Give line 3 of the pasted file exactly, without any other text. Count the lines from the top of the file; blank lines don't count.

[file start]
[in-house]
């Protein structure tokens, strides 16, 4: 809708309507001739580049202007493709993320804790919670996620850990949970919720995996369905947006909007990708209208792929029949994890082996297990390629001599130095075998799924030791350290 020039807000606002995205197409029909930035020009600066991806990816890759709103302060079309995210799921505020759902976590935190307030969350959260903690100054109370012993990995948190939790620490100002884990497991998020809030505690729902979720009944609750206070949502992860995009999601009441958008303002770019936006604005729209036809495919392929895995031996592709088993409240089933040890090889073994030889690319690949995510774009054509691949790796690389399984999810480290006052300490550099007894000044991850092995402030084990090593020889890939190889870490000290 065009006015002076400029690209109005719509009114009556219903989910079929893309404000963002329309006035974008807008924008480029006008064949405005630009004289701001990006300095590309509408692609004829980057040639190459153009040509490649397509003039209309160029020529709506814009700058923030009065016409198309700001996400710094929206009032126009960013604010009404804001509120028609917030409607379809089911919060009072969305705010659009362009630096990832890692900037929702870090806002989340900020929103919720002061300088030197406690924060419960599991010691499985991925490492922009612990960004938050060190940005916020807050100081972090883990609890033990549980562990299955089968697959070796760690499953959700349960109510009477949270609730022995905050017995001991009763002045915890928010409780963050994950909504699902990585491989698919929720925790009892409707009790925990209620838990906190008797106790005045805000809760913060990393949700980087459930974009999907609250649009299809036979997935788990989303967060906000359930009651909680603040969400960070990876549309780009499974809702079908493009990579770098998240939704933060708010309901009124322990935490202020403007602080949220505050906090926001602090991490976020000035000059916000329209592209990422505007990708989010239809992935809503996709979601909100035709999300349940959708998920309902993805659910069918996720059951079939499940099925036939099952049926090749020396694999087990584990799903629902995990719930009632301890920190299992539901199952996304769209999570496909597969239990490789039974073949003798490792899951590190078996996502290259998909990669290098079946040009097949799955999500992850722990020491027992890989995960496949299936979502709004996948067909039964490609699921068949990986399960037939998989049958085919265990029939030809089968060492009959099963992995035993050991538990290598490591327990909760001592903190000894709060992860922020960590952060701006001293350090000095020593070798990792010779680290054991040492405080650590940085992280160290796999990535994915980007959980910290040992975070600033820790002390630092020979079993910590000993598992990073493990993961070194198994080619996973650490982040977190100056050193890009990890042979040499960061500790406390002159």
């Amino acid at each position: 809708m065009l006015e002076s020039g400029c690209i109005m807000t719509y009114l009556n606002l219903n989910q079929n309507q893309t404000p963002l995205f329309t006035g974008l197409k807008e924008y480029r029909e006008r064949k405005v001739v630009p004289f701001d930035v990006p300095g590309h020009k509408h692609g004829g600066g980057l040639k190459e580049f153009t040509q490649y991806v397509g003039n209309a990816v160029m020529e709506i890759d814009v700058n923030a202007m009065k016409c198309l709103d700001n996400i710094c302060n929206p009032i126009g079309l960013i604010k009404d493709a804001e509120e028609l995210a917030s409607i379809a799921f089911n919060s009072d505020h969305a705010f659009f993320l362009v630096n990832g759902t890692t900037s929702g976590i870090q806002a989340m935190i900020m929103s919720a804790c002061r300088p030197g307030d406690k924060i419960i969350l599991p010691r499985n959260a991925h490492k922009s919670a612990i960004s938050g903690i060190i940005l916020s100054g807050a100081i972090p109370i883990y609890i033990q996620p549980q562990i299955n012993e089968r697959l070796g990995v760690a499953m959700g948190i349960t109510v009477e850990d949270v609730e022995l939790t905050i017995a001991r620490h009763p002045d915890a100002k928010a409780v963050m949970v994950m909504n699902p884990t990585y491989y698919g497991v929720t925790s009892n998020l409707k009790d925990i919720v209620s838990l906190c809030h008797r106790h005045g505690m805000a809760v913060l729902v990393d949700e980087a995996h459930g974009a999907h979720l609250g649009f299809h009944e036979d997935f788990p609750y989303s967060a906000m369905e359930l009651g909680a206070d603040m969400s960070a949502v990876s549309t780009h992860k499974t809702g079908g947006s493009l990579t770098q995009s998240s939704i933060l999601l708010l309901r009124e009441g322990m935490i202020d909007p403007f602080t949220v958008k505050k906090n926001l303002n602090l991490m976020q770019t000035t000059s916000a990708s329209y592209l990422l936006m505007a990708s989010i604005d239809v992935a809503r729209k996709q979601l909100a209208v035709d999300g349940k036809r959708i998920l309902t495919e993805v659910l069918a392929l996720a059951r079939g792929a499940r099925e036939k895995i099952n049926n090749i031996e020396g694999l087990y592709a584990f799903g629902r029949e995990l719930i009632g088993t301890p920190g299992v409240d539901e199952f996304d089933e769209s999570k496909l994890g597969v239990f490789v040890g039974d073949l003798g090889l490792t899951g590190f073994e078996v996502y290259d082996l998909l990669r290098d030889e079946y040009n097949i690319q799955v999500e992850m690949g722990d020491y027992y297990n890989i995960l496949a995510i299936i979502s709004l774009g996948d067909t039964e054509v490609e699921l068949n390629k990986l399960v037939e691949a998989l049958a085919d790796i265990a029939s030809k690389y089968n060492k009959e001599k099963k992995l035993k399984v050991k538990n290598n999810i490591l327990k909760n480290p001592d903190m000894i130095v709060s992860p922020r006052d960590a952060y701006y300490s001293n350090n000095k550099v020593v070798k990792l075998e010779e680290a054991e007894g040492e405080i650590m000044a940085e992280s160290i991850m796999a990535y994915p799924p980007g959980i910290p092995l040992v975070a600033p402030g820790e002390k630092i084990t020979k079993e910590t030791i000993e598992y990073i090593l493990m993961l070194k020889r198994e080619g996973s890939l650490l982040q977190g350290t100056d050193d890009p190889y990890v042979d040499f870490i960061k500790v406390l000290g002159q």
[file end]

């Amino acid at each position: 809708m065009l006015e002076s020039g400029c690209i109005m807000t719509y009114l009556n606002l219903n989910q079929n309507q893309t404000p963002l995205f329309t006035g974008l197409k807008e924008y480029r029909e006008r064949k405005v001739v630009p004289f701001d930035v990006p300095g590309h020009k509408h692609g004829g600066g980057l040639k190459e580049f153009t040509q490649y991806v397509g003039n209309a990816v160029m020529e709506i890759d814009v700058n923030a202007m009065k016409c198309l709103d700001n996400i710094c302060n929206p009032i126009g079309l960013i604010k009404d493709a804001e509120e028609l995210a917030s409607i379809a799921f089911n919060s009072d505020h969305a705010f659009f993320l362009v630096n990832g759902t890692t900037s929702g976590i870090q806002a989340m935190i900020m929103s919720a804790c002061r300088p030197g307030d406690k924060i419960i969350l599991p010691r499985n959260a991925h490492k922009s919670a612990i960004s938050g903690i060190i940005l916020s100054g807050a100081i972090p109370i883990y609890i033990q996620p549980q562990i299955n012993e089968r697959l070796g990995v760690a499953m959700g948190i349960t109510v009477e850990d949270v609730e022995l939790t905050i017995a001991r620490h009763p002045d915890a100002k928010a409780v963050m949970v994950m909504n699902p884990t990585y491989y698919g497991v929720t925790s009892n998020l409707k009790d925990i919720v209620s838990l906190c809030h008797r106790h005045g505690m805000a809760v913060l729902v990393d949700e980087a995996h459930g974009a999907h979720l609250g649009f299809h009944e036979d997935f788990p609750y989303s967060a906000m369905e359930l009651g909680a206070d603040m969400s960070a949502v990876s549309t780009h992860k499974t809702g079908g947006s493009l990579t770098q995009s998240s939704i933060l999601l708010l309901r009124e009441g322990m935490i202020d909007p403007f602080t949220v958008k505050k906090n926001l303002n602090l991490m976020q770019t000035t000059s916000a990708s329209y592209l990422l936006m505007a990708s989010i604005d239809v992935a809503r729209k996709q979601l909100a209208v035709d999300g349940k036809r959708i998920l309902t495919e993805v659910l069918a392929l996720a059951r079939g792929a499940r099925e036939k895995i099952n049926n090749i031996e020396g694999l087990y592709a584990f799903g629902r029949e995990l719930i009632g088993t301890p920190g299992v409240d539901e199952f996304d089933e769209s999570k496909l994890g597969v239990f490789v040890g039974d073949l003798g090889l490792t899951g590190f073994e078996v996502y290259d082996l998909l990669r290098d030889e079946y040009n097949i690319q799955v999500e992850m690949g722990d020491y027992y297990n890989i995960l496949a995510i299936i979502s709004l774009g996948d067909t039964e054509v490609e699921l068949n390629k990986l399960v037939e691949a998989l049958a085919d790796i265990a029939s030809k690389y089968n060492k009959e001599k099963k992995l035993k399984v050991k538990n290598n999810i490591l327990k909760n480290p001592d903190m000894i130095v709060s992860p922020r006052d960590a952060y701006y300490s001293n350090n000095k550099v020593v070798k990792l075998e010779e680290a054991e007894g040492e405080i650590m000044a940085e992280s160290i991850m796999a990535y994915p799924p980007g959980i910290p092995l040992v975070a600033p402030g820790e002390k630092i084990t020979k079993e910590t030791i000993e598992y990073i090593l493990m993961l070194k020889r198994e080619g996973s890939l650490l982040q977190g350290t100056d050193d890009p190889y990890v042979d040499f870490i960061k500790v406390l000290g002159q």